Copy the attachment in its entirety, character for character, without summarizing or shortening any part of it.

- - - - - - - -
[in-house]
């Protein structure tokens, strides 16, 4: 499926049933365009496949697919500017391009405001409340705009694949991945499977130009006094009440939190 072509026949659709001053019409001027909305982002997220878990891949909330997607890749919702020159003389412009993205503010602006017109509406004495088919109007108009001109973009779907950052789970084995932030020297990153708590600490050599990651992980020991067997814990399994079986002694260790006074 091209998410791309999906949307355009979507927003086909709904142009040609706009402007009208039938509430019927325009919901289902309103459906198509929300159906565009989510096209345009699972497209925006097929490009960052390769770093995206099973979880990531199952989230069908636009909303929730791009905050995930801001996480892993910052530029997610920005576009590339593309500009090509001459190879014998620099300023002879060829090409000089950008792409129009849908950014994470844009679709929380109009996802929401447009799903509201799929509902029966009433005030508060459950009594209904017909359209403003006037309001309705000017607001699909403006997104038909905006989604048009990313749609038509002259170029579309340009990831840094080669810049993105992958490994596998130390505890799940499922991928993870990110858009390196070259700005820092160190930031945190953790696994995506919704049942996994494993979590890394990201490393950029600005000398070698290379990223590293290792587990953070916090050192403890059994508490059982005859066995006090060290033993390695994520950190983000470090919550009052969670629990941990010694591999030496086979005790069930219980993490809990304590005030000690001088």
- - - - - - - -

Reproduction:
[in-house]
């Protein structure tokens, strides 16, 4: 499926049933365009496949697919500017391009405001409340705009694949991945499977130009006094009440939190 072509026949659709001053019409001027909305982002997220878990891949909330997607890749919702020159003389412009993205503010602006017109509406004495088919109007108009001109973009779907950052789970084995932030020297990153708590600490050599990651992980020991067997814990399994079986002694260790006074 091209998410791309999906949307355009979507927003086909709904142009040609706009402007009208039938509430019927325009919901289902309103459906198509929300159906565009989510096209345009699972497209925006097929490009960052390769770093995206099973979880990531199952989230069908636009909303929730791009905050995930801001996480892993910052530029997610920005576009590339593309500009090509001459190879014998620099300023002879060829090409000089950008792409129009849908950014994470844009679709929380109009996802929401447009799903509201799929509902029966009433005030508060459950009594209904017909359209403003006037309001309705000017607001699909403006997104038909905006989604048009990313749609038509002259170029579309340009990831840094080669810049993105992958490994596998130390505890799940499922991928993870990110858009390196070259700005820092160190930031945190953790696994995506919704049942996994494993979590890394990201490393950029600005000398070698290379990223590293290792587990953070916090050192403890059994508490059982005859066995006090060290033993390695994520950190983000470090919550009052969670629990941990010694591999030496086979005790069930219980993490809990304590005030000690001088």